Q. I’ve recently learned that cinnamon contains coumarin. I found an article about coumarin being carcinogenic (Food and Chemical Toxicology, April 1999). I am concerned about this even though the research is old, because for the past 15 years I’ve been a heavy imbiber of cinnamon in my morning oatmeal. How dangerous is cinnamon?
A. Coumarin is a natural component of cassia cinnamon bark and may end up in the powdered cinnamon you find on your spice shelf. The article you cited concluded that the risk of cancer is low, and newer research actually suggests that coumarin may have anti-cancer activity (Current Medicinal Chemistry, Vol. 17, No. 13, 2010).
There are concerns that too much coumarin could harm the liver. Because coumarin levels vary widely from one cinnamon product to another, it is hard to establish a safe amount of the spice on a daily basis. Since you are a heavy cinnamon user, you should ask your doctor to monitor your liver enzymes to make sure you have not exceeded your limit.
Q. You occasionally get questions about constipation. I’ve seen no reference to the cure I have been using for several years. I used to need Dulcolax two or three times a month. Then, in the cobwebs of my brain, I remembered hearing about prunes. I started eating two prunes a day along with a small glass of prune juice. Problem solved! I go once or twice a day now, with absolutely no straining. I’m sure your readers would be eternally grateful to hear about this inexpensive and healthy remedy.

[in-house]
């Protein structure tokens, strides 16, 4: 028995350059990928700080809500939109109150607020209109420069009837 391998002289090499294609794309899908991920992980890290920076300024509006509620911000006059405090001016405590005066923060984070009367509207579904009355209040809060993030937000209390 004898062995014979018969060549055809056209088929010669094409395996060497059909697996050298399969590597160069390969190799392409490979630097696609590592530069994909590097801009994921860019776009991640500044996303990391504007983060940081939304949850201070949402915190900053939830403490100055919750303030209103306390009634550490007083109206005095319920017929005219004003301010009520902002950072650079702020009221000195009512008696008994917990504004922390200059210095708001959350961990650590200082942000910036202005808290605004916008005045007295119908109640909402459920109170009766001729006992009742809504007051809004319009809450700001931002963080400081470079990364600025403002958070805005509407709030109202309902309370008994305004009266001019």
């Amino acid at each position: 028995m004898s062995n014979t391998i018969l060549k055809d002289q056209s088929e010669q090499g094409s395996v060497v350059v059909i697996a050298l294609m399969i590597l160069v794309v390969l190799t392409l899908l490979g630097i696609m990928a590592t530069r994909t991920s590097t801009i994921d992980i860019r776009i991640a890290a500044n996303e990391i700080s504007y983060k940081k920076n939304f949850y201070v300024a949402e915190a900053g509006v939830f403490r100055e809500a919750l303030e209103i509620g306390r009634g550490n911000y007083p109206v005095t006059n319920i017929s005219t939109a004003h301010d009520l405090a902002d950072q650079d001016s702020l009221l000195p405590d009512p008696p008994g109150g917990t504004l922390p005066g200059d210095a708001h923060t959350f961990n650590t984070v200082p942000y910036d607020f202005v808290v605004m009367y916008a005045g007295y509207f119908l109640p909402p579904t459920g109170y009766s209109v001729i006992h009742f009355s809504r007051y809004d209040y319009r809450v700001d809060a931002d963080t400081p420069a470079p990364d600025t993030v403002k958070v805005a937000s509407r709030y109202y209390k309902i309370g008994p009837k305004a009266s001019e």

A. Prunes have long held a reputation for overcoming constipation. A review of randomized controlled trials shows that prunes may be even better than psyllium (Metamucil, Konsyl, etc.) for helping to maintain regularity (Alimentary Pharmacology and Therapeutics, October 2014).
Q. I recently found out that something that could be great for you might also end up causing problems. My husband was drinking a daily juice comprised mainly of parsley and kale for many months. He got hit with kidney stones. It turns out that parsley, kale and beets are very high in oxalates, which contribute to kidney-stone formation.
A. Juicing is a way to consume concentrated amounts of nutrients with relative ease. As you point out, this could be helpful in some cases, but people juicing foods rich in oxalates such as parsley, beets with greens, collard greens and spinach could easily overdo.
A case report from the Mayo Clinic describes an 81-year-old whose kidney function dropped suddenly after he began juicing all his meals in an attempt to lose weight (American Journal of Medicine, September 2013).
People who want to lower their blood pressure with beet juice should be aware of this risk, especially if they have ever had a kidney stone.
Reach Joe and Terry Graedon at PeoplesPharmacy.com.